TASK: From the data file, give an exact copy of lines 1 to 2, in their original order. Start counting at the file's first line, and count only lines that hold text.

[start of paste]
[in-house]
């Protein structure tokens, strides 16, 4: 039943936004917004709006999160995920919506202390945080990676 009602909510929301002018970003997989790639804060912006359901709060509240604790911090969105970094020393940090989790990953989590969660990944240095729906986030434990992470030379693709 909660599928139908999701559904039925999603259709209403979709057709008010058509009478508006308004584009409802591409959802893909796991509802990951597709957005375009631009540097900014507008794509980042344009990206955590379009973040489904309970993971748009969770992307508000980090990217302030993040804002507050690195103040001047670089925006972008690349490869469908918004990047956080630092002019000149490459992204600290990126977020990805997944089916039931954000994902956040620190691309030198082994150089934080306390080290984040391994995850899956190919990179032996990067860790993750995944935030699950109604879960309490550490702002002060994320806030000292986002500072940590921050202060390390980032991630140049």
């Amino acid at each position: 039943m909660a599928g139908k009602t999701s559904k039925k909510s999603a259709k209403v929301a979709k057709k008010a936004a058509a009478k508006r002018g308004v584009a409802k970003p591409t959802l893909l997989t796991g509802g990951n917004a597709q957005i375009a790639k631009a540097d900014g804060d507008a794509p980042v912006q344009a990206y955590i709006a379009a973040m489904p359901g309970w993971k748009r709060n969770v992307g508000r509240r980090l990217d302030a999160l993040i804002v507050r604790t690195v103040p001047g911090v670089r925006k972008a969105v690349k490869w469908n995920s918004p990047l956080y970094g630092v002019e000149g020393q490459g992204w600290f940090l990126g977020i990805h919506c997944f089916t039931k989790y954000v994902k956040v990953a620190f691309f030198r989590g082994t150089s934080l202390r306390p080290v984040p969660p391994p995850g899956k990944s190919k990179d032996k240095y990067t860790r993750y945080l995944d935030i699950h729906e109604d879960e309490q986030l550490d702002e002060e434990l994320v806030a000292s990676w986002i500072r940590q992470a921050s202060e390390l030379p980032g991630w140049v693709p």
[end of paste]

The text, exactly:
[in-house]
């Protein structure tokens, strides 16, 4: 039943936004917004709006999160995920919506202390945080990676 009602909510929301002018970003997989790639804060912006359901709060509240604790911090969105970094020393940090989790990953989590969660990944240095729906986030434990992470030379693709 909660599928139908999701559904039925999603259709209403979709057709008010058509009478508006308004584009409802591409959802893909796991509802990951597709957005375009631009540097900014507008794509980042344009990206955590379009973040489904309970993971748009969770992307508000980090990217302030993040804002507050690195103040001047670089925006972008690349490869469908918004990047956080630092002019000149490459992204600290990126977020990805997944089916039931954000994902956040620190691309030198082994150089934080306390080290984040391994995850899956190919990179032996990067860790993750995944935030699950109604879960309490550490702002002060994320806030000292986002500072940590921050202060390390980032991630140049």